Book three was actually my favourite of the four. There was an identifiable villain who had, for once, a fairly understandable motive. It had a clever idea, I liked the idea of a newborn army (though again, criminally underused) and we discovered a lot about the Cullens. Rosalie and Jasper in particular have very good back stories. I surprised myself by actually enjoying Eclipse.
Book four is so painfully predictably, redeemed slightly by Jacob’s chapters, destroyed entirely by Bella’s idiocy. And the ending, well, I don’t need to add to the rain forest of critics who have already explored how much of a disappointment that was.
For me, this is the book that could have been. Meyer is, despite what many say, a good writer. The person who wrote The Host knew what she was doing. And she had so much at her disposal. The Volturi could have been the ultimate villain. Edward, for the most part, is a perfect male anti-hero. And she has a secondary cast, any of which could have had a story all on their own. A friend of mine once described Twilight as ‘amateur teenage porn’ and sadly, it’s not far wrong. The books are enjoyable. I wouldn’t claim otherwise, but that doesn’t make them good. What had all the making of an underground battle between good vampires and bad vampires, with a human girl who knows that if she follows her heart, she will pull everyone she loves into a war that they cannot possibly hope to win, but if she follows her head she will have to give away everything that mattered to her turned into a sappy love story where a seventeen year old virgin falls in love with her stalker who then proceeds to blackmail her into marrying him before knocking her up, with strong overtones of ‘abortion is baaad’.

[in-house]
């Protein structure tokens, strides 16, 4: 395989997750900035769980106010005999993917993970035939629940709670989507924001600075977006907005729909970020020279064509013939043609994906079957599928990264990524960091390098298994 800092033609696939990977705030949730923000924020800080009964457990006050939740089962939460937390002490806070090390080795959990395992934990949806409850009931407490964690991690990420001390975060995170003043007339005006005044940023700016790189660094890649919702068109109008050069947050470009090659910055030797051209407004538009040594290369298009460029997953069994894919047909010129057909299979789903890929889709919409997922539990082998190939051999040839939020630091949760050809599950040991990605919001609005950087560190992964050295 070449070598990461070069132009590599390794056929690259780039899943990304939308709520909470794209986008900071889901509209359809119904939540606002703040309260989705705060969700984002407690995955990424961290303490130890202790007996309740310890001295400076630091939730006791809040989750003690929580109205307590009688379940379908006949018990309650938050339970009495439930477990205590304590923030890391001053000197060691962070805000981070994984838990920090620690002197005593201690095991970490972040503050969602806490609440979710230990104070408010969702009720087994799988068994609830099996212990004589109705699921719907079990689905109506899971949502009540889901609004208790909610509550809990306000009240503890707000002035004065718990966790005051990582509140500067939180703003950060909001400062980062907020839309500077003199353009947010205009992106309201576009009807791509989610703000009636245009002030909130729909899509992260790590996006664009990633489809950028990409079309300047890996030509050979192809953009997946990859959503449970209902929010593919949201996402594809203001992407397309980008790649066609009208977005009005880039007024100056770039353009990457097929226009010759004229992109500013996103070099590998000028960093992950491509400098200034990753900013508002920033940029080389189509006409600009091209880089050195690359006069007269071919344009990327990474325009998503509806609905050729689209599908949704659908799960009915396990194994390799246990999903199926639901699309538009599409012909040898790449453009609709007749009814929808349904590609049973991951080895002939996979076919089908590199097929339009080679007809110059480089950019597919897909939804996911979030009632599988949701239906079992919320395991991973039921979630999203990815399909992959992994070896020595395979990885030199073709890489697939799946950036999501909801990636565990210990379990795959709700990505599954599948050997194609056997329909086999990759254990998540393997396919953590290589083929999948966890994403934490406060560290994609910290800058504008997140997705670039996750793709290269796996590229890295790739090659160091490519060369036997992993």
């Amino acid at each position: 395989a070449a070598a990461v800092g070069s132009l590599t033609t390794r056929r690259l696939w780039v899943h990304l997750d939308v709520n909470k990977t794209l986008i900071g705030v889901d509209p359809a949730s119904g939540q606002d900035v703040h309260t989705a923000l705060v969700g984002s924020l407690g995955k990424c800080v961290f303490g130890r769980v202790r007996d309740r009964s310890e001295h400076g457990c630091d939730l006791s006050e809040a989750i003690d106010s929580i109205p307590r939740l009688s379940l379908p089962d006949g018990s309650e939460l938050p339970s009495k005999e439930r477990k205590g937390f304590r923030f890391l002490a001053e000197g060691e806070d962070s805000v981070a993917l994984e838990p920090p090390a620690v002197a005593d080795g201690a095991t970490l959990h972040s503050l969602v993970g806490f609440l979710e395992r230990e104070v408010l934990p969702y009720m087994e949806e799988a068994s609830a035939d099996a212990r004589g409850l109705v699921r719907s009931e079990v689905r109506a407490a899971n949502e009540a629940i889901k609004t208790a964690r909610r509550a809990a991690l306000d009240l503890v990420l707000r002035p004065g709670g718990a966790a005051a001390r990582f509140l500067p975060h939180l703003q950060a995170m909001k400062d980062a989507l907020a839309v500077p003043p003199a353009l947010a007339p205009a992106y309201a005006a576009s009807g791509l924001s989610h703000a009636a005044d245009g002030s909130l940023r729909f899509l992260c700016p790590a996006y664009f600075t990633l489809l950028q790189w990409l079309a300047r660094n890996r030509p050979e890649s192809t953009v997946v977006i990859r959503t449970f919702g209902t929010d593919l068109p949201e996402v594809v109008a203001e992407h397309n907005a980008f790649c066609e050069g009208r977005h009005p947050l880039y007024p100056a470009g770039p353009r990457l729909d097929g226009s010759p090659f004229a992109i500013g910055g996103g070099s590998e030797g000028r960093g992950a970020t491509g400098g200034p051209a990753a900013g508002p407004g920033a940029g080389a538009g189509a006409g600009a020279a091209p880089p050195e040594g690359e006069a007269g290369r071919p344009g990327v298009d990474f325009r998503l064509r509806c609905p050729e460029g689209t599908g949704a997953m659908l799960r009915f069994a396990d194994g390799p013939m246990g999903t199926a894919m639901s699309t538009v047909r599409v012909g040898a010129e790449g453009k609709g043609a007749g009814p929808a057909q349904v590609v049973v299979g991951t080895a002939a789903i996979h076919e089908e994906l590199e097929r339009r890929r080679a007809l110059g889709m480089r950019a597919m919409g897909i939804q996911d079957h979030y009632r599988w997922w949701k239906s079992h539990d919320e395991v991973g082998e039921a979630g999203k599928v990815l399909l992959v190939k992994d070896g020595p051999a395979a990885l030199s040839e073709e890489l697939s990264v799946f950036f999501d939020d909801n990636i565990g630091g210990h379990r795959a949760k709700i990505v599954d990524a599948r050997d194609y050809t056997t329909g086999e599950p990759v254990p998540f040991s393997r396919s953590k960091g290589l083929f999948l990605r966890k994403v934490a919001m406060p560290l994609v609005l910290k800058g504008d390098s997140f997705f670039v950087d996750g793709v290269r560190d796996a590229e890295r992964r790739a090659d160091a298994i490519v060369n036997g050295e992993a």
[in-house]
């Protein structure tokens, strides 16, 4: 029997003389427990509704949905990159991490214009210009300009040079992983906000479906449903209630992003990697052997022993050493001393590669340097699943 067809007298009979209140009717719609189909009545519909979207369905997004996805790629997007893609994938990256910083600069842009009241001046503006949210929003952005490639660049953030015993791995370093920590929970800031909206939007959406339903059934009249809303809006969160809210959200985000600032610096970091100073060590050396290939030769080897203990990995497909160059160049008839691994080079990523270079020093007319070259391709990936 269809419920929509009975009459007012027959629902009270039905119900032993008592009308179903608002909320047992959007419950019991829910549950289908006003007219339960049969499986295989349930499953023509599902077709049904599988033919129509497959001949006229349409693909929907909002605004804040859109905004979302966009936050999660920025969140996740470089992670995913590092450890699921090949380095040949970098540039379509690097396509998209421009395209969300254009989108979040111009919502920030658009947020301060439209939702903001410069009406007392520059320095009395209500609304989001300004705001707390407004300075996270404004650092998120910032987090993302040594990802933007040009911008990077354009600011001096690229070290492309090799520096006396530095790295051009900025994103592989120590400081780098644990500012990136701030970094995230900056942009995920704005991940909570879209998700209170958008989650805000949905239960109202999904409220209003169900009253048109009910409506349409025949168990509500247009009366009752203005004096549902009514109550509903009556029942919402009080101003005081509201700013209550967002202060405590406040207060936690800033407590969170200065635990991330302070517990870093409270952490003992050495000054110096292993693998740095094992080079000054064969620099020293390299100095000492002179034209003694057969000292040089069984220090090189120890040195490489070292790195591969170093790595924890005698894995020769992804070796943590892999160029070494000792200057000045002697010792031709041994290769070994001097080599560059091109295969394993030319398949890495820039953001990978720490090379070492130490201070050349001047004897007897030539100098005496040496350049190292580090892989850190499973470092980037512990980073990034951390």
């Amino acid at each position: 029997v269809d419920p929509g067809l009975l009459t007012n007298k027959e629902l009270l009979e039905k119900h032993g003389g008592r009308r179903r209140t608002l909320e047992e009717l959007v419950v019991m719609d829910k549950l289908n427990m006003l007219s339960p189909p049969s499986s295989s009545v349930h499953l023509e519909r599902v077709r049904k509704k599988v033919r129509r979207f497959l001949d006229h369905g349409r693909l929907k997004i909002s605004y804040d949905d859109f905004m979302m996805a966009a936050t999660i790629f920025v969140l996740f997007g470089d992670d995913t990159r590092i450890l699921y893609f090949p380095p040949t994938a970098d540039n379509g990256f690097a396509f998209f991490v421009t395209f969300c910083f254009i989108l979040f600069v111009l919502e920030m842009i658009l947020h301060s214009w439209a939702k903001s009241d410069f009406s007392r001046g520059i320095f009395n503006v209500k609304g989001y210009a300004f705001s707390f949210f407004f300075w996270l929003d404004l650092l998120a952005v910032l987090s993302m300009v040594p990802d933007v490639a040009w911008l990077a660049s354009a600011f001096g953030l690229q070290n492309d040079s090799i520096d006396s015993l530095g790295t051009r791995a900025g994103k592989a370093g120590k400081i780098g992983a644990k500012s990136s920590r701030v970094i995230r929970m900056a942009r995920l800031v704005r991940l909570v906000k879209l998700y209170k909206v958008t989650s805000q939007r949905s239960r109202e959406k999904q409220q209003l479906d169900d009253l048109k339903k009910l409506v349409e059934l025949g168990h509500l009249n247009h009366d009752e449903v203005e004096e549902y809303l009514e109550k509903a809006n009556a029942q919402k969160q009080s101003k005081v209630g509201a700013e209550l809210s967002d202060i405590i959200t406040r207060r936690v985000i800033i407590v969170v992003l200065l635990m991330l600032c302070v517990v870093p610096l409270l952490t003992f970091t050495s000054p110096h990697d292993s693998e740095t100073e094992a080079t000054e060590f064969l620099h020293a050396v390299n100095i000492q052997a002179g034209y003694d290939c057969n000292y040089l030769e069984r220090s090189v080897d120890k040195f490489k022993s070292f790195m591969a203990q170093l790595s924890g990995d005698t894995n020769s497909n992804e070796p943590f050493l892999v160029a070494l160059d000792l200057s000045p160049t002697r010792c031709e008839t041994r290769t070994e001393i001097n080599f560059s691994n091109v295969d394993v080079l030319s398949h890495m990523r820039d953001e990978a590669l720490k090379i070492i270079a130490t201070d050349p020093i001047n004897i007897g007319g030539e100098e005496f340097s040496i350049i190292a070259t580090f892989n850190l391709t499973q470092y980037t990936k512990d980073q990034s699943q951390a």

The saddest part is there is one part of the Twilight family that I genuinely enjoyed and thought showed more promise than all the rest put together. Midnight Sun. Twilight from Edward’s point of view. It actually amazed me how much the story improved just by being told from a different point of view. Even Bella seemed less infuriating from his point of view. But it was the one project Meyer abandoned after it was leaked onto the internet. It is still available, the amount she wrote on her website and I would highly recommend reading it. Indeed, his telling of the car crash in the school yard is both clever and amusing. I was very sad to hear that Meyer didn’t intend to continue this version of the story. I think it could have become a powerful novel.
Twilight is an opportunity that was lost. It’s good meaningless fluff, but it could have been so much more. It could have been a book that utterly deserved its place in literary history, instead it’ll go down as ‘that vampire book that bloke with the weird hair made a film of’. Yes it is successful. Yes it has put Stephanie Meyer on the map. Yes people dare to mention it in the same sentence as Harry Potter *she shivers in disgust*. But none of that makes it good.
Rating (as a series): 4-10 – surprisingly high perhaps but it is, despite its massive downsides, still an enjoyable read. I have no problem with what it is, it is what it could have been that bothers me.
Favourite Quotes (2): “No matter how perfect the day is, it always has to end.”
“That’s the beautiful thing about being human. Things change.”
Favourite Character: Alice Cullen
Least Favourite Character: Bella Swan.